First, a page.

Anyone else getting broswer (chrome, firefox, safari) crashes constantly since installing this update?

I am having serious problems with pages loading properly since this update. :(
 
Comment

lawrencewinkler

macrumors member
Oct 12, 2005
49
0
Its great that Apple are still updating Java... however, no news regarding Java 7... Hoping that Java 7 doesn't appear too long after official releases on other platforms.

Oracle announced Java 7 for Summer 2011, Java 8 12 to 18 months later. They are generally moving the JVM to better support languages other than Java, including support for functions as first-class objects among other improvements.
 
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lawrencewinkler

macrumors member
Oct 12, 2005
49
0
More Open OSX?

No. It's not related to any dislike between Apple and Oracle. I believe it was timed purposely to keep Java applications out of the new Mac App Store.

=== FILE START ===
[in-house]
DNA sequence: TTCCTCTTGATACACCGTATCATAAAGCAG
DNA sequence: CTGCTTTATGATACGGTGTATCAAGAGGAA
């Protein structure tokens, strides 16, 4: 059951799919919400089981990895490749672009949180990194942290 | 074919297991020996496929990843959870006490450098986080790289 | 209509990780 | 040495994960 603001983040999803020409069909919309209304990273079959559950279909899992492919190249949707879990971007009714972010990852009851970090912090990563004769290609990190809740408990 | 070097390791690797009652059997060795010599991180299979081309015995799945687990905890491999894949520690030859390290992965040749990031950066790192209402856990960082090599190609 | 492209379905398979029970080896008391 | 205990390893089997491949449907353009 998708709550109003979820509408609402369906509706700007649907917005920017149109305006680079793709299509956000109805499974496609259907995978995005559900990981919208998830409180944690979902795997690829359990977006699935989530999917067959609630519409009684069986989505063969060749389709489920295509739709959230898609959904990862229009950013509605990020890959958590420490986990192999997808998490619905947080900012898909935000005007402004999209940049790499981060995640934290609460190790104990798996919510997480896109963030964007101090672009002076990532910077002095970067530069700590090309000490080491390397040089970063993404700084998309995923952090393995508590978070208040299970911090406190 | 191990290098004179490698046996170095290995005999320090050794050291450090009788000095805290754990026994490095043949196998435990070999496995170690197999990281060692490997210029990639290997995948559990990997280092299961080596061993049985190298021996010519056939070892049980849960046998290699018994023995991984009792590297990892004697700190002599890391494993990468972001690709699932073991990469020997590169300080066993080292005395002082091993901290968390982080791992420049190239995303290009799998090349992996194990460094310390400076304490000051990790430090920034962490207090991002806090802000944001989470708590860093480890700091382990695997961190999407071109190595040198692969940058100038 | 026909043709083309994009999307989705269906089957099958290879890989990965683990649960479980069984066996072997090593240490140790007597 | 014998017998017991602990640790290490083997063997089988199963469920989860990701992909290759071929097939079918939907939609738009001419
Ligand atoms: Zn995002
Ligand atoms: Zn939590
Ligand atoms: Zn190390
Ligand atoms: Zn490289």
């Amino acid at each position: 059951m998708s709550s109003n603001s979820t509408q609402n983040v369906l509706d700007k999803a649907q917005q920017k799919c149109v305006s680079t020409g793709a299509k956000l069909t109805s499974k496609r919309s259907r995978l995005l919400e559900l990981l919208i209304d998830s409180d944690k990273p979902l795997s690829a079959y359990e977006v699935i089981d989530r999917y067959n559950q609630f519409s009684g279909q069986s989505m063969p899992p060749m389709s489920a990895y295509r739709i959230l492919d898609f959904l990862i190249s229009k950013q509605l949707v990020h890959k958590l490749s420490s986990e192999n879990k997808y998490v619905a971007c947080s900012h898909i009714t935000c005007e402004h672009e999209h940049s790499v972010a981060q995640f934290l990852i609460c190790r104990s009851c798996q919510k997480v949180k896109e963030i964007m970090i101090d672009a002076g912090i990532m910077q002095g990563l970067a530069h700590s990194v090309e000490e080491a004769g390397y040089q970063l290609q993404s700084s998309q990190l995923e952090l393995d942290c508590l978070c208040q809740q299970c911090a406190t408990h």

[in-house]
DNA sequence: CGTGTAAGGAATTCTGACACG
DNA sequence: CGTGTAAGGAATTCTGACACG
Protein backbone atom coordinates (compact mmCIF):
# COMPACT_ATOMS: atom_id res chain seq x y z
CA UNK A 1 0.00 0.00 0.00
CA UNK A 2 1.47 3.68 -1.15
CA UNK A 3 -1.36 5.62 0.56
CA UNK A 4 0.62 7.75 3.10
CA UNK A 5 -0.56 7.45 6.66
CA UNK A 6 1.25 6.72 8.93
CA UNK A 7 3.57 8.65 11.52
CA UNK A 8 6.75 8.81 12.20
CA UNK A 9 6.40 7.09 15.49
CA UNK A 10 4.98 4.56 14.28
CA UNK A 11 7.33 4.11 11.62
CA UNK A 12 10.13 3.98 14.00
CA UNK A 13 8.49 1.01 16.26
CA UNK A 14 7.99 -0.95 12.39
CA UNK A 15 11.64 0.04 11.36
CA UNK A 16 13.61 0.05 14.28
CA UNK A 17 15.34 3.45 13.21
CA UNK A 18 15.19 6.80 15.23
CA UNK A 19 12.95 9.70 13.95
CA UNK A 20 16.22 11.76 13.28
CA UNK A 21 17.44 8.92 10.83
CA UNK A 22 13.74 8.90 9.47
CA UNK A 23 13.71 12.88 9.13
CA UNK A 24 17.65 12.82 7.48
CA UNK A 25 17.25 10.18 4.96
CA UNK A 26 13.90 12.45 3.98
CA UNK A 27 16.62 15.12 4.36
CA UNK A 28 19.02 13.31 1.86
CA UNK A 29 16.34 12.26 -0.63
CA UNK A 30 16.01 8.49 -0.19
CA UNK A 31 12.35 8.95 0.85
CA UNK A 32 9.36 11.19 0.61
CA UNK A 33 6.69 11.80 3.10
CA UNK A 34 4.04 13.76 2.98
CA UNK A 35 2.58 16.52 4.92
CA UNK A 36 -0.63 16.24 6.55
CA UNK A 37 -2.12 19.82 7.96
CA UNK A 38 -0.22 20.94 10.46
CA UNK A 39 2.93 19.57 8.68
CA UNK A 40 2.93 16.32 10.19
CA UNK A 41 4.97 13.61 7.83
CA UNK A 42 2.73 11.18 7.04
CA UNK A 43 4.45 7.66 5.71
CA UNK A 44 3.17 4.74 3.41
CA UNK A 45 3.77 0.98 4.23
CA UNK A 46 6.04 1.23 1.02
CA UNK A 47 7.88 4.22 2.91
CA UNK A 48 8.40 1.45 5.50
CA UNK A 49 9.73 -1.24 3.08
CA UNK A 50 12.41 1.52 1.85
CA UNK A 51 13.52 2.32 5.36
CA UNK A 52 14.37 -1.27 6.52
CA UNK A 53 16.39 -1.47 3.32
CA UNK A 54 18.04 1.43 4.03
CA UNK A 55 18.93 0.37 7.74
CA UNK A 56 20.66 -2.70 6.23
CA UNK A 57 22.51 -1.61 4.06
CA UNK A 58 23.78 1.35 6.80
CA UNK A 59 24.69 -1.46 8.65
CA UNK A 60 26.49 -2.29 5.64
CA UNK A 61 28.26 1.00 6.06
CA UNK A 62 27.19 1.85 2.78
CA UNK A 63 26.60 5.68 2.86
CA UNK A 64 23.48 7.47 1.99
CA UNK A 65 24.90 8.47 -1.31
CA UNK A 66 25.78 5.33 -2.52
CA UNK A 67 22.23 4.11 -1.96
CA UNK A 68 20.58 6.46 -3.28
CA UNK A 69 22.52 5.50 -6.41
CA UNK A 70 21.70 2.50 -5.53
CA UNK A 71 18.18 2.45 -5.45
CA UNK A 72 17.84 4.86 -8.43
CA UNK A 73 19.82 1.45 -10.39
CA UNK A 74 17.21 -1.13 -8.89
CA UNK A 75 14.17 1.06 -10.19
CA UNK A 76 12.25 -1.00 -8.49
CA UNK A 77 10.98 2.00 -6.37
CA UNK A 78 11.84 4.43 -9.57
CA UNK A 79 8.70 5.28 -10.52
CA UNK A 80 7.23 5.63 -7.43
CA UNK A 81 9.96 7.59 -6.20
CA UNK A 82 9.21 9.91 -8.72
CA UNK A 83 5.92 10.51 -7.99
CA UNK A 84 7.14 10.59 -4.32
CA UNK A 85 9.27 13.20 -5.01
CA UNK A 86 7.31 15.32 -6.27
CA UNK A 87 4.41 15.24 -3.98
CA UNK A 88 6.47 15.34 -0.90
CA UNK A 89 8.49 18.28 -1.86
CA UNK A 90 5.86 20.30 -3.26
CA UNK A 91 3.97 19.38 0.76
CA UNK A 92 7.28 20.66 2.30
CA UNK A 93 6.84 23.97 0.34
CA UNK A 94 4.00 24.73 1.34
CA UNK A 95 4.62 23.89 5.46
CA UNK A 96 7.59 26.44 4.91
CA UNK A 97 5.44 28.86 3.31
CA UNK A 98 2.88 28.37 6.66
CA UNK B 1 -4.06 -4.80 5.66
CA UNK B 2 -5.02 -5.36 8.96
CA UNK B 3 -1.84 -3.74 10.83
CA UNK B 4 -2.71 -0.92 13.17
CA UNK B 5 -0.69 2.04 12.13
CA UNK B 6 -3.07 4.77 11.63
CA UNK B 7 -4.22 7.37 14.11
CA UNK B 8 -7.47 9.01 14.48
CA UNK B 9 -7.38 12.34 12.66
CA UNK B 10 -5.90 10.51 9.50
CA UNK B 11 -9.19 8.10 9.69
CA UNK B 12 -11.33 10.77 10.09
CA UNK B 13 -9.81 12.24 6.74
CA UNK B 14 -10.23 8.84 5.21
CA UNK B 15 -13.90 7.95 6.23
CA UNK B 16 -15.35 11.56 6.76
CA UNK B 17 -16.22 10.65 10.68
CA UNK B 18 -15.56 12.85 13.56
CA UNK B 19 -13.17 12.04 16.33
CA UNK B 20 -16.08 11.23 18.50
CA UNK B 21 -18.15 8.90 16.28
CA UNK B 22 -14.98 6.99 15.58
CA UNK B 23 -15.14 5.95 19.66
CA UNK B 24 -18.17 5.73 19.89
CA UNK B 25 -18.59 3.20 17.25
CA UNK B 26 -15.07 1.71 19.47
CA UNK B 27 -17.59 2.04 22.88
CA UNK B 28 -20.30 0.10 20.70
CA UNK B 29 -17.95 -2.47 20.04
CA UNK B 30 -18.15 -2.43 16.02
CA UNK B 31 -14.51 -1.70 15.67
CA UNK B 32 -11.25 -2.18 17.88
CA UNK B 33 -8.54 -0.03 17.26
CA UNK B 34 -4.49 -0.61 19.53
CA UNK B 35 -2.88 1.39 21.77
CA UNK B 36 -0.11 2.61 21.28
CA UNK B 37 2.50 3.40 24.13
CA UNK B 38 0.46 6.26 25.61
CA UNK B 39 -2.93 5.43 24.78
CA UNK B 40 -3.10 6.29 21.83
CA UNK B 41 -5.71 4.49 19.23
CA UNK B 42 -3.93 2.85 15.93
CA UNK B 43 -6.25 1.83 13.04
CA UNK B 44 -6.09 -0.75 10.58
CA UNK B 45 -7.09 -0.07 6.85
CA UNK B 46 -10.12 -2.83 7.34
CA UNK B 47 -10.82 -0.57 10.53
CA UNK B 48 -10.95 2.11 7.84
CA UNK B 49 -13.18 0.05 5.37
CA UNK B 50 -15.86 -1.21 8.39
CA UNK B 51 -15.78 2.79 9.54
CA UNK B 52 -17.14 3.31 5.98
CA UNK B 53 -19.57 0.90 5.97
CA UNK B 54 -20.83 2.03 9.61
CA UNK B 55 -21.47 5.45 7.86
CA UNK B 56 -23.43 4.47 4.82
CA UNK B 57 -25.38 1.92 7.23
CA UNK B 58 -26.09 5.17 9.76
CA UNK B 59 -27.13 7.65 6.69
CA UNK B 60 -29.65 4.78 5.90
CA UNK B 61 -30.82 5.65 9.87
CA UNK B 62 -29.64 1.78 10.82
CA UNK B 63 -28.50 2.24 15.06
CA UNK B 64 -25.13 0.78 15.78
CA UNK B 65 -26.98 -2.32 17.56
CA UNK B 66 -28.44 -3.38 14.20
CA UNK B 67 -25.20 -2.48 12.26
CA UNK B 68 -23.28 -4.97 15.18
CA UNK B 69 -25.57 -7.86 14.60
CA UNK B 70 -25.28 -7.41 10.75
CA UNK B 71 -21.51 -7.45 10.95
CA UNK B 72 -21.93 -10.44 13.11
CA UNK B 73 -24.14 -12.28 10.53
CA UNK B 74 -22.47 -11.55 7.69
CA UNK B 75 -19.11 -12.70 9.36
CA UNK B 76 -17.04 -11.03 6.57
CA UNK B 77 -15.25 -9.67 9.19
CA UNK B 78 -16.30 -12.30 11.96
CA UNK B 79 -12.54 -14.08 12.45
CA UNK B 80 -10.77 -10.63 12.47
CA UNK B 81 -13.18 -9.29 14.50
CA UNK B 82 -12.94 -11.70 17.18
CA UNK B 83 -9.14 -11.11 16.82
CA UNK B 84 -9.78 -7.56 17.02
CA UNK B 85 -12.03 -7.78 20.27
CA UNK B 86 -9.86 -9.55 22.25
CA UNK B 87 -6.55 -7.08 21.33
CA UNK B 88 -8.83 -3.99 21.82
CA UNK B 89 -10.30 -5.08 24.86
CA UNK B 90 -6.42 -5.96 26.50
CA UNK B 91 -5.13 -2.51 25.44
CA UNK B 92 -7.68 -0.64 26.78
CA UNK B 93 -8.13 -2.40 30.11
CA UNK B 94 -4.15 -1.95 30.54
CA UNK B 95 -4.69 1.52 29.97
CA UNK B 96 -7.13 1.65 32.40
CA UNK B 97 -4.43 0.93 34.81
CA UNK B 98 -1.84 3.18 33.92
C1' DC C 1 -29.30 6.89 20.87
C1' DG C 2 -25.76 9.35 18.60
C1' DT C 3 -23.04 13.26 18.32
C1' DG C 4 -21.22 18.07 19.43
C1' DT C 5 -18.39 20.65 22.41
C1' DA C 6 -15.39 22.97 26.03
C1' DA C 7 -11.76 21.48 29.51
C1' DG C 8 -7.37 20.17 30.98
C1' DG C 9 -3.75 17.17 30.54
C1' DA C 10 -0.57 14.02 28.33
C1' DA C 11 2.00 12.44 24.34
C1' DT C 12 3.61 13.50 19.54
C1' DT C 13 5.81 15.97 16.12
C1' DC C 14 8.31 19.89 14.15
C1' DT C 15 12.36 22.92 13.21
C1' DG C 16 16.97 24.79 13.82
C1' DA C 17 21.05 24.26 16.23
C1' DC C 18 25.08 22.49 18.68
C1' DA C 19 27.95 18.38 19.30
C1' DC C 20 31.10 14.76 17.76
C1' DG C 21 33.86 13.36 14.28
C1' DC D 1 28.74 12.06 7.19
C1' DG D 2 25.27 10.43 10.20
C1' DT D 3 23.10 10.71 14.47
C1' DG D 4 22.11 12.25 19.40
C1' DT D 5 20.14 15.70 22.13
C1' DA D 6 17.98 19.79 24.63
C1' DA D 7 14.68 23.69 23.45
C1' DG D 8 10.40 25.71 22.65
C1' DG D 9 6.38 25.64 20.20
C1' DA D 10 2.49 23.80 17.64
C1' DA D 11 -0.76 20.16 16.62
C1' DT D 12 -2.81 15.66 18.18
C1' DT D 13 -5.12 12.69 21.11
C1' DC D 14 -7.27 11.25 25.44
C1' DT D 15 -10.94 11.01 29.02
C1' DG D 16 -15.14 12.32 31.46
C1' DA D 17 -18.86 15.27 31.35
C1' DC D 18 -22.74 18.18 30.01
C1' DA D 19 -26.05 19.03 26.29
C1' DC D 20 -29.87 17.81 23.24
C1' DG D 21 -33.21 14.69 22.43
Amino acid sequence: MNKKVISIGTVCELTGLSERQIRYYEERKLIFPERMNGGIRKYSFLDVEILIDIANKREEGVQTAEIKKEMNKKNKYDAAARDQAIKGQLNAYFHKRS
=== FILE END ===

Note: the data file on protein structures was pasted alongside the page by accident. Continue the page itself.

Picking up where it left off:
Don't forget the IcedTea project. This is related to OpenJDK, and already has a working Mac implementation.

My take on the announcement is that Apple is ensuring that OSX will be more open to installation of such software and not requiring Apple's developers to reimplement versions of Java as they come out. I suspect Apple wants to use their development staff for Apple-specific software.

I don't think the Mac App Store has any relevance to the discussion.

Oracle's announcements at the JavaOne 2010 meeting seems to promise bringing Java as a platform back from the dead -- something Sun was having problems doing. The Oracle promise of rapid progress of the Java platform would make it difficult/expensive for Apple to keep up and still be a viable platform for Java development.

I think Jobs' announcement is a positive sign.